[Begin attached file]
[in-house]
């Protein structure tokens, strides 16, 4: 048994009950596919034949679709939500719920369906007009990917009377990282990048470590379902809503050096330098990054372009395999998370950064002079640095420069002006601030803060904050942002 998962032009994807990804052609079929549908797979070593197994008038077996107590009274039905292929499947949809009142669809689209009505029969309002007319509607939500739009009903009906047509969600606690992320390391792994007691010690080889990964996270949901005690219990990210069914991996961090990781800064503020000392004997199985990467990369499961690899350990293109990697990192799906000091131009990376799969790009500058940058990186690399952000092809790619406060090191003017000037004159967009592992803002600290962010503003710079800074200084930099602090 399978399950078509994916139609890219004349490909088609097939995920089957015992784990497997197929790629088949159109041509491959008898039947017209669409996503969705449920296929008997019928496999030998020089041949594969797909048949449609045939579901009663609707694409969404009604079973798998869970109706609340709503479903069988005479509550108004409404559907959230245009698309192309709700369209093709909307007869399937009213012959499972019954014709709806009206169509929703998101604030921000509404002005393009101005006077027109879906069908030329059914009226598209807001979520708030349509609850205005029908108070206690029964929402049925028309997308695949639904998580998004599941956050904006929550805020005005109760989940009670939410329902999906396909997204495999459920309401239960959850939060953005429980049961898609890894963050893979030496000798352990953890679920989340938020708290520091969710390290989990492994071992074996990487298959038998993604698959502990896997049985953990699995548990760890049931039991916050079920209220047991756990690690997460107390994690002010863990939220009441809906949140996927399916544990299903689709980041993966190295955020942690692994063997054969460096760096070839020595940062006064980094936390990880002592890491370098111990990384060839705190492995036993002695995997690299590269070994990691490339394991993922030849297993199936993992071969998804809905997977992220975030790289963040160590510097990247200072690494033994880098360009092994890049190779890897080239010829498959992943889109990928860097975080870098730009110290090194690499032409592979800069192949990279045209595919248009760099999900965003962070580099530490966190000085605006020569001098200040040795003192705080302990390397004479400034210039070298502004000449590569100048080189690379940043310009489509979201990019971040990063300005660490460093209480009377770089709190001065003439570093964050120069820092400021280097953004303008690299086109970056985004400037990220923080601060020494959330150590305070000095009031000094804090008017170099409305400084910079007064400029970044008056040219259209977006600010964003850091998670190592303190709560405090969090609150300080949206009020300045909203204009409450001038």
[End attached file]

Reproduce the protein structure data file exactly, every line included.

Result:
[in-house]
């Protein structure tokens, strides 16, 4: 048994009950596919034949679709939500719920369906007009990917009377990282990048470590379902809503050096330098990054372009395999998370950064002079640095420069002006601030803060904050942002 998962032009994807990804052609079929549908797979070593197994008038077996107590009274039905292929499947949809009142669809689209009505029969309002007319509607939500739009009903009906047509969600606690992320390391792994007691010690080889990964996270949901005690219990990210069914991996961090990781800064503020000392004997199985990467990369499961690899350990293109990697990192799906000091131009990376799969790009500058940058990186690399952000092809790619406060090191003017000037004159967009592992803002600290962010503003710079800074200084930099602090 399978399950078509994916139609890219004349490909088609097939995920089957015992784990497997197929790629088949159109041509491959008898039947017209669409996503969705449920296929008997019928496999030998020089041949594969797909048949449609045939579901009663609707694409969404009604079973798998869970109706609340709503479903069988005479509550108004409404559907959230245009698309192309709700369209093709909307007869399937009213012959499972019954014709709806009206169509929703998101604030921000509404002005393009101005006077027109879906069908030329059914009226598209807001979520708030349509609850205005029908108070206690029964929402049925028309997308695949639904998580998004599941956050904006929550805020005005109760989940009670939410329902999906396909997204495999459920309401239960959850939060953005429980049961898609890894963050893979030496000798352990953890679920989340938020708290520091969710390290989990492994071992074996990487298959038998993604698959502990896997049985953990699995548990760890049931039991916050079920209220047991756990690690997460107390994690002010863990939220009441809906949140996927399916544990299903689709980041993966190295955020942690692994063997054969460096760096070839020595940062006064980094936390990880002592890491370098111990990384060839705190492995036993002695995997690299590269070994990691490339394991993922030849297993199936993992071969998804809905997977992220975030790289963040160590510097990247200072690494033994880098360009092994890049190779890897080239010829498959992943889109990928860097975080870098730009110290090194690499032409592979800069192949990279045209595919248009760099999900965003962070580099530490966190000085605006020569001098200040040795003192705080302990390397004479400034210039070298502004000449590569100048080189690379940043310009489509979201990019971040990063300005660490460093209480009377770089709190001065003439570093964050120069820092400021280097953004303008690299086109970056985004400037990220923080601060020494959330150590305070000095009031000094804090008017170099409305400084910079007064400029970044008056040219259209977006600010964003850091998670190592303190709560405090969090609150300080949206009020300045909203204009409450001038």